Reasons for implementing your project

In early 2013 the Council, in partnership with the CCG commenced discussions around how the organisations could take a more systematic approach to Self-Care and Long Term Condition (LTC) Management and deliver a more integrated service to the public – a new ‘Wellbeing’ Service; rather than a range of individual service offerings. There was a strong desire to ensure that the new Wellbeing service also included the wider, social determinants as part of the model.

The rationale for this approach is well documented; it is known that people who experience the most disadvantage face multiple lifestyle risk factors (Buck, 2012) and that behaviour change is influenced by the social conditions in which people live. Principle 2 of the guidance recommends identifying and attempting to remove social, financial and environmental barriers that prevent people making positive changes in their lives; this reinforced the design of the service which includes Council led Information, Advice & Guidance Teams, Learning Courses and supported signposting to 3rd Sector partners to tackle the wider/social determinants of health.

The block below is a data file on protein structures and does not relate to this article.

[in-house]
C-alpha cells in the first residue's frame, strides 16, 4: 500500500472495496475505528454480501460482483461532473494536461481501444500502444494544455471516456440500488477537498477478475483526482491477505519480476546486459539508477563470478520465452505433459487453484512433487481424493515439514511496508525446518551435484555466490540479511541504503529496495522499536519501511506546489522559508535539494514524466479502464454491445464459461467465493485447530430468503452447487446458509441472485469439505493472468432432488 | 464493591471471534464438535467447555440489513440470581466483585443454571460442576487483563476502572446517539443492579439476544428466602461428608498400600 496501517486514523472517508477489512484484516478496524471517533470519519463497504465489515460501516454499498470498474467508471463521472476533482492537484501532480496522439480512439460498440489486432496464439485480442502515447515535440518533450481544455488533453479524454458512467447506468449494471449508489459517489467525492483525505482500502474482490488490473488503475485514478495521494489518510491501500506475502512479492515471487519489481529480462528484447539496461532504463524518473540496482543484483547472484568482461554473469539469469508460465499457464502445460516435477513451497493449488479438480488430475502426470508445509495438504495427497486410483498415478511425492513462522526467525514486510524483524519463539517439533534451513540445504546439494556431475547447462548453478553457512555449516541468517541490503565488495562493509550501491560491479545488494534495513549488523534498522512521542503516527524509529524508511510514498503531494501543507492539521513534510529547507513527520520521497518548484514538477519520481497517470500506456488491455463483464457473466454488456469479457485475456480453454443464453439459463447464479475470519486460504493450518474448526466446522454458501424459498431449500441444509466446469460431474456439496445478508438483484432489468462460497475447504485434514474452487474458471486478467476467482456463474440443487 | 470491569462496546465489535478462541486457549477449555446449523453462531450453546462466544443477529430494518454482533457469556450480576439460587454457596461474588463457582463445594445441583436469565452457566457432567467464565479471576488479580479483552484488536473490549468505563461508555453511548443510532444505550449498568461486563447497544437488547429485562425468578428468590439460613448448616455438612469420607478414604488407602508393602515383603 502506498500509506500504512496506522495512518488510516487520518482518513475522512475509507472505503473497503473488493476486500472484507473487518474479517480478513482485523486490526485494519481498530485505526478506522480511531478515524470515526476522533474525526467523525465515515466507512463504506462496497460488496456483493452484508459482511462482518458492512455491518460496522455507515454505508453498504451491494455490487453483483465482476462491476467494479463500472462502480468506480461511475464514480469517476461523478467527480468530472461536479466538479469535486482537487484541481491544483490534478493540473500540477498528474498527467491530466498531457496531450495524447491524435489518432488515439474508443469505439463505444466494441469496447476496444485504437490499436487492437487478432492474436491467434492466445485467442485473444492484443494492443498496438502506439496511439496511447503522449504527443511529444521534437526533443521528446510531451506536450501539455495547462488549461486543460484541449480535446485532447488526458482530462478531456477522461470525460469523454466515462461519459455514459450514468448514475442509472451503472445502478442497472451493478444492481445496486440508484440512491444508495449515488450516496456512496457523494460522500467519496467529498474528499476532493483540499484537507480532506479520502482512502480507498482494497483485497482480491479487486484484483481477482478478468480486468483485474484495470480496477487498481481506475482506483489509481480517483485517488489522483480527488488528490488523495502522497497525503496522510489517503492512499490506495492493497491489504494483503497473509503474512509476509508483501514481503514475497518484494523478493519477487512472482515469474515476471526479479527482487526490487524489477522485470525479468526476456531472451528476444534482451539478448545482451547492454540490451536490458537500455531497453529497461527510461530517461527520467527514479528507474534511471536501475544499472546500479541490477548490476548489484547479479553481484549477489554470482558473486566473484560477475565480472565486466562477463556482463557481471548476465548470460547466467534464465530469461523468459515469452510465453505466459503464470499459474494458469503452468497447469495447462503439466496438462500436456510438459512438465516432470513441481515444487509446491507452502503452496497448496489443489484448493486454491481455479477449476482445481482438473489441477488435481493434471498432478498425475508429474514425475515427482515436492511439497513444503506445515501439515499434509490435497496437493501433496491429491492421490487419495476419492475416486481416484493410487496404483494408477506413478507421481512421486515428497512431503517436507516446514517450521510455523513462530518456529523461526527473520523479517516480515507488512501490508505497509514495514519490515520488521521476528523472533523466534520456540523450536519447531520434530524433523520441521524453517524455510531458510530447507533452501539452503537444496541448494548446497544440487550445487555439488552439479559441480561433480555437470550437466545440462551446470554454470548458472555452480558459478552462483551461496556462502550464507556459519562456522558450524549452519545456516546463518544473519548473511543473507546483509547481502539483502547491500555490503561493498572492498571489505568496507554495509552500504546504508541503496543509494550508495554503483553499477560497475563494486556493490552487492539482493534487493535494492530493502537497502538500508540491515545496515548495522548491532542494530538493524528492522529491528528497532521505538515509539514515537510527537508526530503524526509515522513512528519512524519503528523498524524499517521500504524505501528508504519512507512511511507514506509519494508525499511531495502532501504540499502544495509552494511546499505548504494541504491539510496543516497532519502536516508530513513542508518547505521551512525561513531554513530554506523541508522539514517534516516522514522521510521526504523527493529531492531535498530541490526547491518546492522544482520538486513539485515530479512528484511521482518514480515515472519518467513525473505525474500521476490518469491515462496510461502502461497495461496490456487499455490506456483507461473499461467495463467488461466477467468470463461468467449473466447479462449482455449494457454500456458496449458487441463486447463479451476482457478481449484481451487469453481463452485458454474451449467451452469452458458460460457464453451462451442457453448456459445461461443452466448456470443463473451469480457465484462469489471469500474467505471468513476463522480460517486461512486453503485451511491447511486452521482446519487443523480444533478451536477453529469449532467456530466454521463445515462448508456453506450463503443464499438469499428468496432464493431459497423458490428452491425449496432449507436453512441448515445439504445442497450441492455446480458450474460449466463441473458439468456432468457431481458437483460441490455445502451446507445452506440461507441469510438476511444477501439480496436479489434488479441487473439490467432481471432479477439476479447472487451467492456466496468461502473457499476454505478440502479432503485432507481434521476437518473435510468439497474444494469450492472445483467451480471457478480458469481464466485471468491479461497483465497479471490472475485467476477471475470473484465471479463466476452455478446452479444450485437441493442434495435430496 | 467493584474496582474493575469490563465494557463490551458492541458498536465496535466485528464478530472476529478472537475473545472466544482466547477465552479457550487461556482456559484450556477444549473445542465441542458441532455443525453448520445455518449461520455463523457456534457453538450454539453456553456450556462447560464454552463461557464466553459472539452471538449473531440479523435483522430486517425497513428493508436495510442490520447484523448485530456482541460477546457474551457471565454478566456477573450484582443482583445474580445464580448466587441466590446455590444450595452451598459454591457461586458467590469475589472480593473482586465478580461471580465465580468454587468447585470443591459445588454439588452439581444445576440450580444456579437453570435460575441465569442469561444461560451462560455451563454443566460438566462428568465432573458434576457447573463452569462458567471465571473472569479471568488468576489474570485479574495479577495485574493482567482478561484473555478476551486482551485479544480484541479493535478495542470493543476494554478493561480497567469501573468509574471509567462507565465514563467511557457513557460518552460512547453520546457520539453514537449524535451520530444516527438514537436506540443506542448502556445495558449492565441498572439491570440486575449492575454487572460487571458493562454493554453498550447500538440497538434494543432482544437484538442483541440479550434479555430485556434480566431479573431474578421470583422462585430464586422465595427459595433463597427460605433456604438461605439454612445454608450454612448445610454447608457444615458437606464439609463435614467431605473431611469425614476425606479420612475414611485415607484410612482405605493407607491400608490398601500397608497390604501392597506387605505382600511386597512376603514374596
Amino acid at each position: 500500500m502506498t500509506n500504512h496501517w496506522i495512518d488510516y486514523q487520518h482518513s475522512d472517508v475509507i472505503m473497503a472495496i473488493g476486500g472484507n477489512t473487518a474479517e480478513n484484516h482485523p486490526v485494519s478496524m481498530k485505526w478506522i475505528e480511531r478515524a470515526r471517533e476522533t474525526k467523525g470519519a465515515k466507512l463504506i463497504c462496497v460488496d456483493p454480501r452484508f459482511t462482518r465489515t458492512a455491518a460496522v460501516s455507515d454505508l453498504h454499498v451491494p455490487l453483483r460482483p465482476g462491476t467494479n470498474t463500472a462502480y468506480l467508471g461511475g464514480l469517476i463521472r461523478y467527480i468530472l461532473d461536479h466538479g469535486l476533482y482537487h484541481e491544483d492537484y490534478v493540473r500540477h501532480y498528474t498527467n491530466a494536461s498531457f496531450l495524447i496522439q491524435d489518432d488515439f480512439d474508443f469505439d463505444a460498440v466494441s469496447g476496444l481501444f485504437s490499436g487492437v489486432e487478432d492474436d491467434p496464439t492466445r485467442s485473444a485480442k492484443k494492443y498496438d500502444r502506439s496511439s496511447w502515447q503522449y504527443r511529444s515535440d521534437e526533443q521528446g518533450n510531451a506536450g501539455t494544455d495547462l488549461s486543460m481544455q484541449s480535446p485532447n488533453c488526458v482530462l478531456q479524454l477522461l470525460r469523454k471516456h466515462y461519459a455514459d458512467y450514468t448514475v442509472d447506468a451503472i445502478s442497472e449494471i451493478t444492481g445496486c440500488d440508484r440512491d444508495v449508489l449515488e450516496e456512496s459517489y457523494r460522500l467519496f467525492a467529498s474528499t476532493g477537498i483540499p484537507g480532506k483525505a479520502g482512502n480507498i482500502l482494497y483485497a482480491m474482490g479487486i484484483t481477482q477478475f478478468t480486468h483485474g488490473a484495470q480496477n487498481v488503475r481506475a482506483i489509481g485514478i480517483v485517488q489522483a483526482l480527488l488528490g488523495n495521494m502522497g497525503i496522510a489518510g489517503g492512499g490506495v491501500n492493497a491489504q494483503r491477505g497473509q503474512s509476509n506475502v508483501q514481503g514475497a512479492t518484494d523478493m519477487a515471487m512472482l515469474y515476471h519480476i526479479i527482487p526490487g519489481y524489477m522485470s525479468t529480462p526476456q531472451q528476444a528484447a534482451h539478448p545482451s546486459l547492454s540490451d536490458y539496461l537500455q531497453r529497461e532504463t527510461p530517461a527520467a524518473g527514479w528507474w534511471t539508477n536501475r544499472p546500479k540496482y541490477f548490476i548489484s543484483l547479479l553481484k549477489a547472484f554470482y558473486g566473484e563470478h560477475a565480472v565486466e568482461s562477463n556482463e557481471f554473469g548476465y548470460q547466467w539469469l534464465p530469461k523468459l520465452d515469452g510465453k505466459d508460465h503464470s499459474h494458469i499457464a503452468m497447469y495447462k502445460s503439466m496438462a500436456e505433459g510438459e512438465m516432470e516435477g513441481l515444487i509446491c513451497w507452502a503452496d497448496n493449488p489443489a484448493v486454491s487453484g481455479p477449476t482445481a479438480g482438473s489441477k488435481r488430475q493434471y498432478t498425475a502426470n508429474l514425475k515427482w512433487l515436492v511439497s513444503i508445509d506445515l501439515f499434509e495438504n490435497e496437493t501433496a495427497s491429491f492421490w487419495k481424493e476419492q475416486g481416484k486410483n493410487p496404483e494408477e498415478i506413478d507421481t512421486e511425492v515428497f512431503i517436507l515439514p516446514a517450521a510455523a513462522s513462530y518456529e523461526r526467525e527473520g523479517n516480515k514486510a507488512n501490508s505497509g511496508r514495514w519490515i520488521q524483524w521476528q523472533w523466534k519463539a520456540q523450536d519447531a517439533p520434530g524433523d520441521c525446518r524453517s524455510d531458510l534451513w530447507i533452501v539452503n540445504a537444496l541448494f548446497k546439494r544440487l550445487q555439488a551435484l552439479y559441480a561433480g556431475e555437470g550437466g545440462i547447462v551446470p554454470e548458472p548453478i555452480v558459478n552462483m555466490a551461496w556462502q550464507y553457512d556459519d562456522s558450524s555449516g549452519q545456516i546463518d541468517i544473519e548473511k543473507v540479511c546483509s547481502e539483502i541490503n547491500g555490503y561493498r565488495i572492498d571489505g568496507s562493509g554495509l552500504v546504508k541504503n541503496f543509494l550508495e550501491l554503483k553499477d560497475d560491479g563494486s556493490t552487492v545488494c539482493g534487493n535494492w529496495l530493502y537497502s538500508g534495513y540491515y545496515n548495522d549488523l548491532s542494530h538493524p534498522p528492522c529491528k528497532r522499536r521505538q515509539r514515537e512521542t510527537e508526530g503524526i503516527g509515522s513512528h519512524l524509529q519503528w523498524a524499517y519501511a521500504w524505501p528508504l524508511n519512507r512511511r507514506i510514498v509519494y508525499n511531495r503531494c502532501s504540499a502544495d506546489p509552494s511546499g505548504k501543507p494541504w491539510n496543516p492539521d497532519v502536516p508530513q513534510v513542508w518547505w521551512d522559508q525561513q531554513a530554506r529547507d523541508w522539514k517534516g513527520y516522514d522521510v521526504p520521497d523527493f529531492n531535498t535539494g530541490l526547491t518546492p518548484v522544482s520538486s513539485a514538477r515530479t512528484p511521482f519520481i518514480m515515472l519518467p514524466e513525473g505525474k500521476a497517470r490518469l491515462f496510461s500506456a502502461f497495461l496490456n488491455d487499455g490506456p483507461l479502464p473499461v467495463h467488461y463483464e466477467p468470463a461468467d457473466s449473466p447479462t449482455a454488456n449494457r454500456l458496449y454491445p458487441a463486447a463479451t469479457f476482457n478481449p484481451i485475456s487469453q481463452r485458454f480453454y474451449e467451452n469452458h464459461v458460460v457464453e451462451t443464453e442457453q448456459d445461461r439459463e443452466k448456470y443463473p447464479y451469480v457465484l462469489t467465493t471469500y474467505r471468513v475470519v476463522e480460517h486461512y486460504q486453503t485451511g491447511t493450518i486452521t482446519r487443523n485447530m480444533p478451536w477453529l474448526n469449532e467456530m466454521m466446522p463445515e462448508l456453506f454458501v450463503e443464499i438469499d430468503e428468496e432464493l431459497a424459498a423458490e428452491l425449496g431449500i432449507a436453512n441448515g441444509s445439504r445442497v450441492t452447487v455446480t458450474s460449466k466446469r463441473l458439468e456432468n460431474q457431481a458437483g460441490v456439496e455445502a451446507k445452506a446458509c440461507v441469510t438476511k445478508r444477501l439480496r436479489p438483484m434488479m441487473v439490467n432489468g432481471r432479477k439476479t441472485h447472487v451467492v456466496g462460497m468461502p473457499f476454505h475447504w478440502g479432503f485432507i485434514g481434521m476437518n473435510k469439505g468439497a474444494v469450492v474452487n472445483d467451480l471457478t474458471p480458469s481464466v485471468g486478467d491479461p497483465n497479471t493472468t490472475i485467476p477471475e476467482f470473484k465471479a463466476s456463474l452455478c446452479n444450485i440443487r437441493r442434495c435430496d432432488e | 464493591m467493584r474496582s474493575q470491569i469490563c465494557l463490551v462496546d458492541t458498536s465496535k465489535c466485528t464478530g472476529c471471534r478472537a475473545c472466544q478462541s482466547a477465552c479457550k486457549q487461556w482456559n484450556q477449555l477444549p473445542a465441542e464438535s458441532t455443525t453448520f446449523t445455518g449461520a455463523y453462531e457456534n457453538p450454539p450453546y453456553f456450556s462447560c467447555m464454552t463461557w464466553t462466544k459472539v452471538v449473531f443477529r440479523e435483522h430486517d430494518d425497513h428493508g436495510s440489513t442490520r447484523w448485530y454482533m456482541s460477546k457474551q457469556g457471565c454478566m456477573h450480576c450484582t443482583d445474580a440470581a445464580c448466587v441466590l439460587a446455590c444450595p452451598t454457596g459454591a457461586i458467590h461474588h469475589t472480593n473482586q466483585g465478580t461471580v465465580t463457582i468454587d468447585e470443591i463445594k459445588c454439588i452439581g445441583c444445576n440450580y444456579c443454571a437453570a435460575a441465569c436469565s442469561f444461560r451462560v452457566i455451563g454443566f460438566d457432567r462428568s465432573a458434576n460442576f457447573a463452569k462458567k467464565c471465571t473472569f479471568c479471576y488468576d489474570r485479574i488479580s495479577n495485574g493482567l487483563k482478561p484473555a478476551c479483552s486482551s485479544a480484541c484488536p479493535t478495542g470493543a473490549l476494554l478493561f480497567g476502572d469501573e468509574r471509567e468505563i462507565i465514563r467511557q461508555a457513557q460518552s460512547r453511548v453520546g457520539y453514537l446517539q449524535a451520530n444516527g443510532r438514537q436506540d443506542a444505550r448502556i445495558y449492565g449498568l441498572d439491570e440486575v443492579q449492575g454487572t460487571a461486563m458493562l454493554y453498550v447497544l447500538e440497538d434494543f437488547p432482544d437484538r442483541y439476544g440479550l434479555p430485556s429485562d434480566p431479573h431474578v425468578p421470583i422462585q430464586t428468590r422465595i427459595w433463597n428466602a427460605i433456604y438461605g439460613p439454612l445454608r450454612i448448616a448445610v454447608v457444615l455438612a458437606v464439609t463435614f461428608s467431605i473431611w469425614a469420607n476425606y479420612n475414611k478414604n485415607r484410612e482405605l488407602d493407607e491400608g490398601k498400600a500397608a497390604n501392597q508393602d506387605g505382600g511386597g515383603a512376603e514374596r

With the support of the CCG a comprehensive scoping exercise was undertaken to inform decisions and shape the new service, including a streamlined interface with GPs to improve and simplify the referral process to a single point of access and introduce a communication loop back to GPs following referral.

The local importance of the Wellbeing Service was reflected by its inclusion in the CCG strategy for 14/15–18/19 recognising the new service as a key initiative aimed at tackling health inequalities.